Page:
An Anglican tradition in which the emphasis is on orthodox or catholic elements.
A group organized of congregations under a specific bishop’s leadership. Primarily a regional distinction but not always the case today.
An overseer of a particular diocese in the Anglican church that guides the unity, faith, and discipleship of the community for the ministry of Christ with the church body and world.
An ordained minister primarily focusing on serving those in need within the Anglican church by supporting the priest and rector.
From the Latin word “ruler.” The lead pastor of a congregation chosen to serve and guide with Jesus the particular members of a congregation.
A person from the congregation chosen to read scripture during the worship service.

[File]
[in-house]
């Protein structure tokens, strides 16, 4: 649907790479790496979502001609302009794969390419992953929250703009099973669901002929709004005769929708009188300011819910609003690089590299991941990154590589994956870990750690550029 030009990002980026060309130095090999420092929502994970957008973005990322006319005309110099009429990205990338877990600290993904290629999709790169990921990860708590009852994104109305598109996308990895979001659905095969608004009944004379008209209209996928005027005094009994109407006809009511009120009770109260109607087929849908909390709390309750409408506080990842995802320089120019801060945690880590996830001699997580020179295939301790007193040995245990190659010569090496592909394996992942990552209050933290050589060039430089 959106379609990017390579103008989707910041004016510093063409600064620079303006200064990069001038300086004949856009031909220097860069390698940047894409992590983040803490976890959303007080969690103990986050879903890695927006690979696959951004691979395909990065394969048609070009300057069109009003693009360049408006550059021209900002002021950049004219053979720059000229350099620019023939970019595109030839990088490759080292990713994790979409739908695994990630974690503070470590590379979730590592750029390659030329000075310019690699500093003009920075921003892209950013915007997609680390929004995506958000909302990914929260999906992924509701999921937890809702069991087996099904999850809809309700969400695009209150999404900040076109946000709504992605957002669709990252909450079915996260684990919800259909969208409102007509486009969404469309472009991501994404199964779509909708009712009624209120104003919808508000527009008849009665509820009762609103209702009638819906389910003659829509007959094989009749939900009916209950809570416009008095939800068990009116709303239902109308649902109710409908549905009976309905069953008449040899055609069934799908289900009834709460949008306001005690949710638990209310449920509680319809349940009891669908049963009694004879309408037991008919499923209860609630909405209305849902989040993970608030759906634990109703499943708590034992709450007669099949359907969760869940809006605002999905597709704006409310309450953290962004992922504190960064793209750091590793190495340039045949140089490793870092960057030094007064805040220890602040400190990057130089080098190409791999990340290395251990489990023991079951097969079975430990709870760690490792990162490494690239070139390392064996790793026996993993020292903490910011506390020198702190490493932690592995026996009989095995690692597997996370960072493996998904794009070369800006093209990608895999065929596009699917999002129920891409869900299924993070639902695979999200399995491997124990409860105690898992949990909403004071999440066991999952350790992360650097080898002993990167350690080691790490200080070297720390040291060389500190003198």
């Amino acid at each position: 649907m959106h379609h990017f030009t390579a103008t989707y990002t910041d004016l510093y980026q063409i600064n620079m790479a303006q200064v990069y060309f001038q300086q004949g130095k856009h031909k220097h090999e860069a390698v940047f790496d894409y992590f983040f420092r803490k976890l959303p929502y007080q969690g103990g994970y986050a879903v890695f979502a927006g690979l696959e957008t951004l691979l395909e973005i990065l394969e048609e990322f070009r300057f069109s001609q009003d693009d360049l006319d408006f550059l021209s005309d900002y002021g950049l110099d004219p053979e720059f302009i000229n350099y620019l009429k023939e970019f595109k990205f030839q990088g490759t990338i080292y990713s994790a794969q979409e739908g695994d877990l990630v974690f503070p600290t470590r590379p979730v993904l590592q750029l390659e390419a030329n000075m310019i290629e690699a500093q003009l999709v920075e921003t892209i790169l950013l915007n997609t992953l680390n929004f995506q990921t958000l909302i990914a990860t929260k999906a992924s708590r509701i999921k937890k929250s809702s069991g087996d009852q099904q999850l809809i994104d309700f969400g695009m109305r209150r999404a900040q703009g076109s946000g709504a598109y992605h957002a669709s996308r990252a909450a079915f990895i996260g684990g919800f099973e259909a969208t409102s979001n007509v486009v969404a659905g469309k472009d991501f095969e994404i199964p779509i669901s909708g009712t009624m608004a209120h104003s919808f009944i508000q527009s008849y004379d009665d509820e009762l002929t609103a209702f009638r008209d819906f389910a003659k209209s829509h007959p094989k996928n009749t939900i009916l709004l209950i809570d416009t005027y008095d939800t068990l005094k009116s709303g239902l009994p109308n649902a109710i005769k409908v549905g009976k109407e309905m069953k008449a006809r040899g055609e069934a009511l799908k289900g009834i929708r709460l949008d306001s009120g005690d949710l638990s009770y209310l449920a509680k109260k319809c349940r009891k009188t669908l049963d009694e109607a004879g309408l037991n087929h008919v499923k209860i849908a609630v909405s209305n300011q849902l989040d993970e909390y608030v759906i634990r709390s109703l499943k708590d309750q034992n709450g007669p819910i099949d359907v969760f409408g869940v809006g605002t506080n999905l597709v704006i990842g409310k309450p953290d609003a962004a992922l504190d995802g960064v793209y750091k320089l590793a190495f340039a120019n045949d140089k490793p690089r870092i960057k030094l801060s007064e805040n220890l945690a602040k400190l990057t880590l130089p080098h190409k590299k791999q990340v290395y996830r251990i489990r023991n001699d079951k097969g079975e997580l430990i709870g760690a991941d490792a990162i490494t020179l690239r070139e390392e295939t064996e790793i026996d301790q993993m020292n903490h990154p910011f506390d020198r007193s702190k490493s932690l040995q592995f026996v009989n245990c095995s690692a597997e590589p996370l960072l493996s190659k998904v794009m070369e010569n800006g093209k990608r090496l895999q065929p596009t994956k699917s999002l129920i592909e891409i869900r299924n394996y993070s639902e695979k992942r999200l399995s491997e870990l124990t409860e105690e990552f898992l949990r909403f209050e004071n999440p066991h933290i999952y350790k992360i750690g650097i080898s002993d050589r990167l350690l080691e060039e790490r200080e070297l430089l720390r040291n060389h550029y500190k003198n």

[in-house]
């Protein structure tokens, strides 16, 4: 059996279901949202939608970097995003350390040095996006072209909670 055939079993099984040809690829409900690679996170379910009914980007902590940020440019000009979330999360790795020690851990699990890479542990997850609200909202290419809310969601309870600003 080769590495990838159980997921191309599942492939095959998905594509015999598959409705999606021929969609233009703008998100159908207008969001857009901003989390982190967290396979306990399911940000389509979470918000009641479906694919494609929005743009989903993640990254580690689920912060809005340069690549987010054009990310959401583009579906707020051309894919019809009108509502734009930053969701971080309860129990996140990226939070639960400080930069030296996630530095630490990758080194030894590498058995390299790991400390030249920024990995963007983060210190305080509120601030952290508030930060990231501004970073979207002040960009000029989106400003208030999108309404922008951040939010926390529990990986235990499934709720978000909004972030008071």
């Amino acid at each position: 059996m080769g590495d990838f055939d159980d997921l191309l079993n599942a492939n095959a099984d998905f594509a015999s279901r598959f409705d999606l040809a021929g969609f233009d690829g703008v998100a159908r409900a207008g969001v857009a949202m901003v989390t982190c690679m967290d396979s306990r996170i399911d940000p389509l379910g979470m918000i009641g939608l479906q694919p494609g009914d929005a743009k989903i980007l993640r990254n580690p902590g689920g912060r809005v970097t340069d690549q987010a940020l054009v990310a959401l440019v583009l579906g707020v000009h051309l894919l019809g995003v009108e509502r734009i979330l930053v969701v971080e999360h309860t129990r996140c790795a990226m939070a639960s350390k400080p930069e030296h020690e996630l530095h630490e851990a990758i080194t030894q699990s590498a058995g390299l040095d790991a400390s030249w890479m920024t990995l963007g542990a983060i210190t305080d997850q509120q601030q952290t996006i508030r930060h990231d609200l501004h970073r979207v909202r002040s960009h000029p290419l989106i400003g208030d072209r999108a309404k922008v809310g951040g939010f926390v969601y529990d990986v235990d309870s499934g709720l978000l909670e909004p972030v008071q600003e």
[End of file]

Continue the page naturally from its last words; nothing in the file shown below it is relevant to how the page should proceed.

An affirmation of someone becoming an official member of the Anglican church or a reaffirmation of a previous baptism.
A lay person that helps with giving communion during the worship service.
What is Liturgy?
A patterned form of worship with guided prayers for God’s people.
A collection of prayers and scriptures for the Anglican church with several versions dating back to the 1600’s.
Daily Bible readings for morning and evening from the book of common prayer.
A short prayer of thanksgiving, request, and praise to God.
A collect specifically for a week during the church year. Typically, part of the weekly church service and daily office.
A list of readings from the Bible for Sunday including both Testaments, Psalms, and Gospel reading. The lectionary has a 3-year cycle.
Ancient statements of faith including the Apostles Creed, Nicene Creed, and Athanasian Creed that hold an inclusive doctrine of our theology and understanding of God’s truth.
A sermon or interpretation of the Word of God for the people.